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Distribution patterns in generalized vitiligo


  • Conflict of interest

    • The authors have no conflict of interest.
  • Funding sources

    • This research was supported by a research grant to R. Speeckaert from the Research Foundation Ghent University (no. BOF10/doc/403), and to N. van Geel from the Scientific Research Foundation-Flanders (FWO Senior Clinical Investigator).



Vitiligo is a common pigmentation disorder affecting approximately 1% of the world population. Nonetheless, its distribution pattern is not well investigated.


The aim of this study was to investigate whether the distribution pattern of vitiligo is dependent on the clinical characteristics.


A total of 700 generalized vitiligo patients were included in this retrospective observational cohort study.


The most important predilection areas were the face (87%), followed by acral areas (76.3%) and extremities (59.7%). In women, joints (P = 0.002) (especially elbows), hips (P < 0.001), trunk (P < 0.001) and body folds (P < 0.001) (especially axillas) were more frequently affected compared to men. In contrast, in men more depigmentations in the beard area and genital area were observed (P < 0.001). Vitiligo at a young age is more prone to be localized at the lower extremities whereas the upper extremities are more susceptible at an older age. In the face, the periocular area is linked to a younger age, in contrast to the perioral area. Acral areas were more frequently affected in patients with autoimmune disorders (in particular thyroid disease) (P = 0.001).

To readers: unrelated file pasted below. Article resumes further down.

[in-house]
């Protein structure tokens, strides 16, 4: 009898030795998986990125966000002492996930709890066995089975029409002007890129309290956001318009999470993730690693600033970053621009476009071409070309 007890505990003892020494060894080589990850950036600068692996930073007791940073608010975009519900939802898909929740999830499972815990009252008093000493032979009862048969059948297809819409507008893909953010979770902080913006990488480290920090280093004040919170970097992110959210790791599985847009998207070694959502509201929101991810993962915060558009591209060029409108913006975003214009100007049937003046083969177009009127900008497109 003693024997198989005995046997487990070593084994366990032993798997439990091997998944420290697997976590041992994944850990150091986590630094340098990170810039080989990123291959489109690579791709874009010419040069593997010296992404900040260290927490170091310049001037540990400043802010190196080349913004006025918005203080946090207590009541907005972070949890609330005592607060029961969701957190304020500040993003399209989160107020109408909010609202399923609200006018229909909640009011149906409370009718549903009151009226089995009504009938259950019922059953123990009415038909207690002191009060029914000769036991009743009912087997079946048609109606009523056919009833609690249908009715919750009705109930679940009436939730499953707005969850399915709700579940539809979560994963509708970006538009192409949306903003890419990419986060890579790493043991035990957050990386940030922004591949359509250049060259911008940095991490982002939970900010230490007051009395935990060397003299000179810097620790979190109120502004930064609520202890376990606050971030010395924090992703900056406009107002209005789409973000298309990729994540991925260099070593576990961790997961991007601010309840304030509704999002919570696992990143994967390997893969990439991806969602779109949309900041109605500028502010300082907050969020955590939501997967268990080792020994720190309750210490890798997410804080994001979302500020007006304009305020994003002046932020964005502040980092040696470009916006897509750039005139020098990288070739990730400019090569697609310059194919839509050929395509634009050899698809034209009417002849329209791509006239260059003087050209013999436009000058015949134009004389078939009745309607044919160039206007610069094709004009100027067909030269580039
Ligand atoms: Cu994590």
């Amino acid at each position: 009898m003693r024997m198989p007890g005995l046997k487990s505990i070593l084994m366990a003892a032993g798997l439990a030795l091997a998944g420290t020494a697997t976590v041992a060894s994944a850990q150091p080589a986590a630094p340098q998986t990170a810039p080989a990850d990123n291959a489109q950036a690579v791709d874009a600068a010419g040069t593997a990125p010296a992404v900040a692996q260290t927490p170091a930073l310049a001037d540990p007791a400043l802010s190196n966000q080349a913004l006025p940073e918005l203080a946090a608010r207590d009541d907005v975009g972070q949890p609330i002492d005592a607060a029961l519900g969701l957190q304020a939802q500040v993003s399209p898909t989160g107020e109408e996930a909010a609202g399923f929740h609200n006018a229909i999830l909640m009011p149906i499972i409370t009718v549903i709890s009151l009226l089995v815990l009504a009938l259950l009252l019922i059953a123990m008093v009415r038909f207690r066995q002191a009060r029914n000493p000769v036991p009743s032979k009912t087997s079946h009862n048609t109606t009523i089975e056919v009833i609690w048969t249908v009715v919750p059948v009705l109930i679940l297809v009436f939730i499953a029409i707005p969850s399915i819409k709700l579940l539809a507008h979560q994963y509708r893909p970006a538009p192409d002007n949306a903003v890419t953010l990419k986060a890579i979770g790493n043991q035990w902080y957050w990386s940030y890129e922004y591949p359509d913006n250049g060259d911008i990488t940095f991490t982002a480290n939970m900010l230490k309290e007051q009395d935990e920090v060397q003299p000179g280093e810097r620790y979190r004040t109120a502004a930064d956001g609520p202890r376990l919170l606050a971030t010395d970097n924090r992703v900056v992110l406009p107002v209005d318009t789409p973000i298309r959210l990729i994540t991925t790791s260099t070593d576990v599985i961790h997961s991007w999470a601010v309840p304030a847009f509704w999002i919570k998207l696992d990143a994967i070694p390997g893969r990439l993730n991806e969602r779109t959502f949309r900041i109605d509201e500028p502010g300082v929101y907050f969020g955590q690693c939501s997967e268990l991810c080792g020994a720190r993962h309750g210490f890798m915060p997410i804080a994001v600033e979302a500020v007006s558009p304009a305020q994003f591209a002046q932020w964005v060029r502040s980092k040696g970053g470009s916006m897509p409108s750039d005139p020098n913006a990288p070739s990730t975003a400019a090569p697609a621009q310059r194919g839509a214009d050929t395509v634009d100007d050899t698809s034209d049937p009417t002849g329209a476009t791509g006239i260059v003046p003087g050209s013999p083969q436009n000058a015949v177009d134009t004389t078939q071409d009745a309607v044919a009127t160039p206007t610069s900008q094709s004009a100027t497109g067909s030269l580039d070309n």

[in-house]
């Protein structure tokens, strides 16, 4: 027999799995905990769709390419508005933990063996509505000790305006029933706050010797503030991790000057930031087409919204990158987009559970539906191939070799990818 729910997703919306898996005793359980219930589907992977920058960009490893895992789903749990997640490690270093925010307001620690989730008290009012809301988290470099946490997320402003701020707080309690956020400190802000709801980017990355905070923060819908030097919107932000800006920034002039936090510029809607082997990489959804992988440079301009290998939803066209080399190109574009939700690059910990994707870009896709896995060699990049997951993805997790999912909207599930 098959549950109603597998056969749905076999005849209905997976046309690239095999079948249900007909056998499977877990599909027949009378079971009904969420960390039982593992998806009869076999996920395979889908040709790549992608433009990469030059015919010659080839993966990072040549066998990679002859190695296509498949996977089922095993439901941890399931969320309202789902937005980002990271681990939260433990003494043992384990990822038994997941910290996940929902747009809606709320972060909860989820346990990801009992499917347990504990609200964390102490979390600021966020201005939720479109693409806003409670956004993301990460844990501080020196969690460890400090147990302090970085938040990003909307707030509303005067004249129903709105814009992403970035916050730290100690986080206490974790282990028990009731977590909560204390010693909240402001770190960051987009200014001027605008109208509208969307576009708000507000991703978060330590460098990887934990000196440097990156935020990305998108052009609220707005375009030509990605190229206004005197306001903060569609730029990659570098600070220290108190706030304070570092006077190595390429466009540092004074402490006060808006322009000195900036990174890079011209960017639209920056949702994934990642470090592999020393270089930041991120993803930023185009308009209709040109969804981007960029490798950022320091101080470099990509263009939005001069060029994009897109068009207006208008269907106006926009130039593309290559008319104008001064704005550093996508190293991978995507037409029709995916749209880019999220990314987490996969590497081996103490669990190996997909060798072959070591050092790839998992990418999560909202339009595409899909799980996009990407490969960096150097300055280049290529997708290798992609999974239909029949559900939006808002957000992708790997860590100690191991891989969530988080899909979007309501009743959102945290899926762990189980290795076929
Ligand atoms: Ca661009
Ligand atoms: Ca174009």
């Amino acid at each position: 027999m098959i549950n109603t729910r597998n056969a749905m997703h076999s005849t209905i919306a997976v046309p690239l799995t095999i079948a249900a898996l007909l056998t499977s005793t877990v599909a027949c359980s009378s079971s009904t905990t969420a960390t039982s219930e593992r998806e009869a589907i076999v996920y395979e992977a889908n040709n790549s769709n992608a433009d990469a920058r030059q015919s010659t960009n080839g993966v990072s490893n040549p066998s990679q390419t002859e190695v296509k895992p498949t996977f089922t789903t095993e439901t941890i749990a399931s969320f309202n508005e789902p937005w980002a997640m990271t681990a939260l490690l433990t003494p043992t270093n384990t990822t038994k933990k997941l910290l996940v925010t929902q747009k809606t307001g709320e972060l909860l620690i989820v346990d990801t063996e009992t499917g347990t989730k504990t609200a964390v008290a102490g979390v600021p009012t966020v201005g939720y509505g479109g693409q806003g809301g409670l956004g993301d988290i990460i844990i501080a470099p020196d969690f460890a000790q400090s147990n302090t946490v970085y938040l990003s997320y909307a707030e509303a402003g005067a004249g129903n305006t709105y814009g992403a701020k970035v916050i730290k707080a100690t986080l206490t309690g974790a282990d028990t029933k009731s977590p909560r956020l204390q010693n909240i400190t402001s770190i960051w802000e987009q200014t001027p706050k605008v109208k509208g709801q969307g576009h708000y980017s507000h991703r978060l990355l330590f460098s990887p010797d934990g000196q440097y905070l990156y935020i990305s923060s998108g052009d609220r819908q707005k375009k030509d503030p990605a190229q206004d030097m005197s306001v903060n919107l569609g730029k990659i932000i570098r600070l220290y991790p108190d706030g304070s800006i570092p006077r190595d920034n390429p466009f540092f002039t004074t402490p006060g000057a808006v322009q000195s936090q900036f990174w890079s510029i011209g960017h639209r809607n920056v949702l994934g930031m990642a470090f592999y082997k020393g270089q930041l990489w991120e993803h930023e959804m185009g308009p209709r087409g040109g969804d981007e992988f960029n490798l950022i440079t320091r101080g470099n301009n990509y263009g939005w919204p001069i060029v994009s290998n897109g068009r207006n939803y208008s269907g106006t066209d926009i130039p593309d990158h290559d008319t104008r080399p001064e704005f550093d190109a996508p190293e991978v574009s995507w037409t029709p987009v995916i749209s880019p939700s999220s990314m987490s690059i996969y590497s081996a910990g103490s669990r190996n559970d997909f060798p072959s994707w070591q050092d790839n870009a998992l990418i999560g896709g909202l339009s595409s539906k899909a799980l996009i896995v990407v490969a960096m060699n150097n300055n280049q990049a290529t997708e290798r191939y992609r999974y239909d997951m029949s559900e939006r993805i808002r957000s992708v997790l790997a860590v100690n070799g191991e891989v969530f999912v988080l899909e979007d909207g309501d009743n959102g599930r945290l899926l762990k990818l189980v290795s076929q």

These results point to important differences in the distribution pattern according to the clinical characteristics. Although in some of these areas Koebner's phenomenon probably plays a role, other differences may represent a specific characteristic vulnerability related to the age, gender or typical association with autoimmune disease.